Great Neck’s Committee for Human rights announced that twenty-five homes in white neighborhoods had been made available to Negro tenants or buyers. (1:6) – May 25, 1961

A Federal district judge in Montgomery, Ala., threatened Negro and white leaders alike with prison terms, as he ordered Freedom Riders to end their tests of bus integration and forbade Montgomery police to withhold protection from interstate passengers, no matter what their race. He also enjoined Ku Klux Klansmen and their associates from interfering with such travel. (1:5) – June 3, 1961

The N.A.A.C.P. has started a campaign to cut off Federal funds for state employment services that practice racial discrimination in filling jobs. (23:3) – June 7, 1961

The Justice Department had recommended, without public announcement, that Congress extend for an indefinite period the controversial Civil Rights Commission. (1:5) – June 17, 1961

Attorney General Robert F. Kennedy met privately with a group of Freedom Riders in Washington last week and urged them to concentrate on Negro voting registration in the South. He expressed the view that they had made their point on segregated travel facilities. (30:2) – June 20, 1961

A flurry of Southern Democratic opposition failed to keep the Senate from confirming the appointments of two members, one a Negro, and the staff director of the Civil Rights Commission. (9:4) – July 28, 1961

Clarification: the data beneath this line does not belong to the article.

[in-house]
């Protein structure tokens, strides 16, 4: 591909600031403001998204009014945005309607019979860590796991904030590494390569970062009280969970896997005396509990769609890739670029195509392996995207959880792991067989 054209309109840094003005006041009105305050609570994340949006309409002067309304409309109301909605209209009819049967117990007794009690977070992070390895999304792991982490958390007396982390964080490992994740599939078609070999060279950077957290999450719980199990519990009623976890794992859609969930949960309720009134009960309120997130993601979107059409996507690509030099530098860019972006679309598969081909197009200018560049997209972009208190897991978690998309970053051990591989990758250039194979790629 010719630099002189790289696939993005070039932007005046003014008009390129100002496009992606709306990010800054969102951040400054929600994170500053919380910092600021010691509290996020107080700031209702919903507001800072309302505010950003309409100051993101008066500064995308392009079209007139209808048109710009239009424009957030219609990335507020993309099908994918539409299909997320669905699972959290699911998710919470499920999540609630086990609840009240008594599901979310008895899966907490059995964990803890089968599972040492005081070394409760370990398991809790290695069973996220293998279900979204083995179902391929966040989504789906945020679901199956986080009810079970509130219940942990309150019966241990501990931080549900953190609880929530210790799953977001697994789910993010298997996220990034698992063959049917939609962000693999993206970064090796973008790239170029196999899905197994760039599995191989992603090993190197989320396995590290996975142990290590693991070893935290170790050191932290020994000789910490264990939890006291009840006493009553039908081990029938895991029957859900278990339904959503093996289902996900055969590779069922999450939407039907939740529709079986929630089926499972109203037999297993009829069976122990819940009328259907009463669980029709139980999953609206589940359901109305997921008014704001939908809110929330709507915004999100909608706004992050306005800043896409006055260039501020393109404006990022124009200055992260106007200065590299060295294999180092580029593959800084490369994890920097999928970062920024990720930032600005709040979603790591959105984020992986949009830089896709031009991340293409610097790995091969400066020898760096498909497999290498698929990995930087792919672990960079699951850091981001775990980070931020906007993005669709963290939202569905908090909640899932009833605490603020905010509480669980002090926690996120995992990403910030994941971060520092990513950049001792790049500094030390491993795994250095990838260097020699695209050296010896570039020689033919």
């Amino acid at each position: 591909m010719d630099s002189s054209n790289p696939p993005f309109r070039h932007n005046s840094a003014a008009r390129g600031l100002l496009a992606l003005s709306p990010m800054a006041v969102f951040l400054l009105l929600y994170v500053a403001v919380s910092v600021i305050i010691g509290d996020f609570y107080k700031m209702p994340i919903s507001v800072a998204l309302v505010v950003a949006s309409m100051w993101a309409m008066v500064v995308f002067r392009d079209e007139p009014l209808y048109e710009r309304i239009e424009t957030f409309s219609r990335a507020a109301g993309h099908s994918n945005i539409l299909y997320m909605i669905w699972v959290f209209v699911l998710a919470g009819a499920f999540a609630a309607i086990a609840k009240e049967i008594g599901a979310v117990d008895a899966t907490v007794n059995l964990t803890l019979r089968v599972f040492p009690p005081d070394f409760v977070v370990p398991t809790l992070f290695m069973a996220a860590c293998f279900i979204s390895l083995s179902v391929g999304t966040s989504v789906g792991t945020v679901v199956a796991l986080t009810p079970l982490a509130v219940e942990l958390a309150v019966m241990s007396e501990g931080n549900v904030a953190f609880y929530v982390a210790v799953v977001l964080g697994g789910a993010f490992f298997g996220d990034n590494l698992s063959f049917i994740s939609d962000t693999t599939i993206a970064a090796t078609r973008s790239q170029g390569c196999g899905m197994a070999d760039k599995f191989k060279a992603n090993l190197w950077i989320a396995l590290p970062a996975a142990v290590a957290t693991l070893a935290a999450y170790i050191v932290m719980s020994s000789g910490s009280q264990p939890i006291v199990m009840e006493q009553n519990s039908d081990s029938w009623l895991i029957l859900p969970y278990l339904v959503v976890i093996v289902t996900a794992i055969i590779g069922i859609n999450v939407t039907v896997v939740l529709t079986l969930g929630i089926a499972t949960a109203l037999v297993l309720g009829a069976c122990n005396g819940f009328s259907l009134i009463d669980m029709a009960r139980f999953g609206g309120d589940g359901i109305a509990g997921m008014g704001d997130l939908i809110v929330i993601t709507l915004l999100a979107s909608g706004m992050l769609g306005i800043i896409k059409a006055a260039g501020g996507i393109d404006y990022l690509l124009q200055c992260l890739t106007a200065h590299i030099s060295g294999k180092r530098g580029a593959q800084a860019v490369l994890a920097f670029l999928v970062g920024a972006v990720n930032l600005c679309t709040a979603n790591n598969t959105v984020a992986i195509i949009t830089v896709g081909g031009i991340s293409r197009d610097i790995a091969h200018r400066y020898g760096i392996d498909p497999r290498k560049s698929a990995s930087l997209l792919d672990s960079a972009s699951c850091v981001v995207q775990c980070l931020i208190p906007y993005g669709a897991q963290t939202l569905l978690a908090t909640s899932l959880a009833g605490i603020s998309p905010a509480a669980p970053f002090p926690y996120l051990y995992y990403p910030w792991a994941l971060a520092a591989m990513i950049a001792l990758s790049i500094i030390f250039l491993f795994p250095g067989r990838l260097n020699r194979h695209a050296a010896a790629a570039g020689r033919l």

Angier Biddle Duke, the State Department’s chief of protocol, has resigned from Washington’s exclusive Metropolitan Club because the club denies entrance to African diplomats. (12:3) – August 9, 1961

The Rev. Dr. Martin Luther King, Jr., said that Negro integration leaders would end Freedom Rides when the Interstate Commerce Commission issues a blanket order against bus station segregation. (12:2) – August 14, 1961

The Justice Department pressed the I.C.C. to adopt Attorney General Kennedy’s recommendations for ending segregation in interstate bus travel. Major bus companies and the State of Mississippi oppose it. (1:3) – August 16, 1961

Violence broke out during anti-segregation picketing in Monroe, N.C. Fifteen pickets and three other persons were accused of inciting a riot. (1:2) – August 28, 1961

Atlanta officials took final steps to insure that the beginning of public school desegregation in Georgia would be peaceful today. Nine Negroes will be admitted to four previously all-white high schools. The preparations were the most extensive any Southern city has made. (21:2) – August 30, 1961

In Atlanta, public school desegregation came peacefully to Georgia despite efforts by a few racists to disrupt the change. (1:3) – August 31, 1961